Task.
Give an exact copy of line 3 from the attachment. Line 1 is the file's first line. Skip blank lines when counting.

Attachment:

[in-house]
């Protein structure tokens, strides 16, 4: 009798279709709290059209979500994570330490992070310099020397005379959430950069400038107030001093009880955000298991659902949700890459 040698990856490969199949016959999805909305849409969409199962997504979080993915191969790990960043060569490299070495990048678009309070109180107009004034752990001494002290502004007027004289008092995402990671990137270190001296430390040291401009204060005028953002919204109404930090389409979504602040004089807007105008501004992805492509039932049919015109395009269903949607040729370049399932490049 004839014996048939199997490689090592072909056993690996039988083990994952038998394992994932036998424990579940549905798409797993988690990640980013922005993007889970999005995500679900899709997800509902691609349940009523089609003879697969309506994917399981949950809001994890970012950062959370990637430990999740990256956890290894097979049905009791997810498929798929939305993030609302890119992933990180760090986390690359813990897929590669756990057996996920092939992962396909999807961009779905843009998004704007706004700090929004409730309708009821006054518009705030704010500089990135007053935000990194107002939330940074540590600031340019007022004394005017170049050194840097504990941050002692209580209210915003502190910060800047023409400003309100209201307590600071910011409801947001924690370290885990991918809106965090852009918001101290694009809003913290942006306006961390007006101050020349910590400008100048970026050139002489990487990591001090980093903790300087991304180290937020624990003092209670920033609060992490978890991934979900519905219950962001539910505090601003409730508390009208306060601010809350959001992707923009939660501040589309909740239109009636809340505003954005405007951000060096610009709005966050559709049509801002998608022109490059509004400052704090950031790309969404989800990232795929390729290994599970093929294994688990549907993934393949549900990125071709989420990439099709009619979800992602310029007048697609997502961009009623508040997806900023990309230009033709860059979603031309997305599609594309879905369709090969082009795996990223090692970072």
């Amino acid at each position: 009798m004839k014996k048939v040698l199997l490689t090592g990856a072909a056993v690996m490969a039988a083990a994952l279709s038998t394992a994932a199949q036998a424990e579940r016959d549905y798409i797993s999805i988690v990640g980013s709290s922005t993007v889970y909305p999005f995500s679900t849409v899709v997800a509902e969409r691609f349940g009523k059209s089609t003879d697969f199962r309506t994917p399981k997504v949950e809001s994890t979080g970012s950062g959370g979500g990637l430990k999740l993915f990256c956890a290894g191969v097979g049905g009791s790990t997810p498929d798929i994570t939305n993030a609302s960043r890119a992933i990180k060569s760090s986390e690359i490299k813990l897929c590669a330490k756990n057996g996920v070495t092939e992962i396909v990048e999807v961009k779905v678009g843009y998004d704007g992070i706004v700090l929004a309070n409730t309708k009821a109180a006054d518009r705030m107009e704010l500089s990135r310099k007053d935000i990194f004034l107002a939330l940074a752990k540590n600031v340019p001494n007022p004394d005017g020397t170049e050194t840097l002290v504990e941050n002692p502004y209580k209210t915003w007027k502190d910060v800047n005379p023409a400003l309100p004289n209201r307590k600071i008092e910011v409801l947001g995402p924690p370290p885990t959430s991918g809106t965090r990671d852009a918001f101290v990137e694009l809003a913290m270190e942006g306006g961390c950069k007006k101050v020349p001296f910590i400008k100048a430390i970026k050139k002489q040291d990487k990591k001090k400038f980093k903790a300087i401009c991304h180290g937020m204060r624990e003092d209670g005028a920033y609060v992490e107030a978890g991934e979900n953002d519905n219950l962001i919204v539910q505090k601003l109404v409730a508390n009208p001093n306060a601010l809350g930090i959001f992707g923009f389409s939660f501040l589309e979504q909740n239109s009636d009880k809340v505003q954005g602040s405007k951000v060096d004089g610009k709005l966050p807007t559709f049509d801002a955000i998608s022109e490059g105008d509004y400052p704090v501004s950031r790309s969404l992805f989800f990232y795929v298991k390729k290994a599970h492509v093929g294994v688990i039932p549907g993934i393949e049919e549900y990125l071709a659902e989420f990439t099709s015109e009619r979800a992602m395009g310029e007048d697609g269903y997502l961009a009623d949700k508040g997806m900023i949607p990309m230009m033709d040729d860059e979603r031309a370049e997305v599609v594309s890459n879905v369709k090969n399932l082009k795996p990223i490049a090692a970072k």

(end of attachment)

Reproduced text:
């Amino acid at each position: 009798m004839k014996k048939v040698l199997l490689t090592g990856a072909a056993v690996m490969a039988a083990a994952l279709s038998t394992a994932a199949q036998a424990e579940r016959d549905y798409i797993s999805i988690v990640g980013s709290s922005t993007v889970y909305p999005f995500s679900t849409v899709v997800a509902e969409r691609f349940g009523k059209s089609t003879d697969f199962r309506t994917p399981k997504v949950e809001s994890t979080g970012s950062g959370g979500g990637l430990k999740l993915f990256c956890a290894g191969v097979g049905g009791s790990t997810p498929d798929i994570t939305n993030a609302s960043r890119a992933i990180k060569s760090s986390e690359i490299k813990l897929c590669a330490k756990n057996g996920v070495t092939e992962i396909v990048e999807v961009k779905v678009g843009y998004d704007g992070i706004v700090l929004a309070n409730t309708k009821a109180a006054d518009r705030m107009e704010l500089s990135r310099k007053d935000i990194f004034l107002a939330l940074a752990k540590n600031v340019p001494n007022p004394d005017g020397t170049e050194t840097l002290v504990e941050n002692p502004y209580k209210t915003w007027k502190d910060v800047n005379p023409a400003l309100p004289n209201r307590k600071i008092e910011v409801l947001g995402p924690p370290p885990t959430s991918g809106t965090r990671d852009a918001f101290v990137e694009l809003a913290m270190e942006g306006g961390c950069k007006k101050v020349p001296f910590i400008k100048a430390i970026k050139k002489q040291d990487k990591k001090k400038f980093k903790a300087i401009c991304h180290g937020m204060r624990e003092d209670g005028a920033y609060v992490e107030a978890g991934e979900n953002d519905n219950l962001i919204v539910q505090k601003l109404v409730a508390n009208p001093n306060a601010l809350g930090i959001f992707g923009f389409s939660f501040l589309e979504q909740n239109s009636d009880k809340v505003q954005g602040s405007k951000v060096d004089g610009k709005l966050p807007t559709f049509d801002a955000i998608s022109e490059g105008d509004y400052p704090v501004s950031r790309s969404l992805f989800f990232y795929v298991k390729k290994a599970h492509v093929g294994v688990i039932p549907g993934i393949e049919e549900y990125l071709a659902e989420f990439t099709s015109e009619r979800a992602m395009g310029e007048d697609g269903y997502l961009a009623d949700k508040g997806m900023i949607p990309m230009m033709d040729d860059e979603r031309a370049e997305v599609v594309s890459n879905v369709k090969n399932l082009k795996p990223i490049a090692a970072k």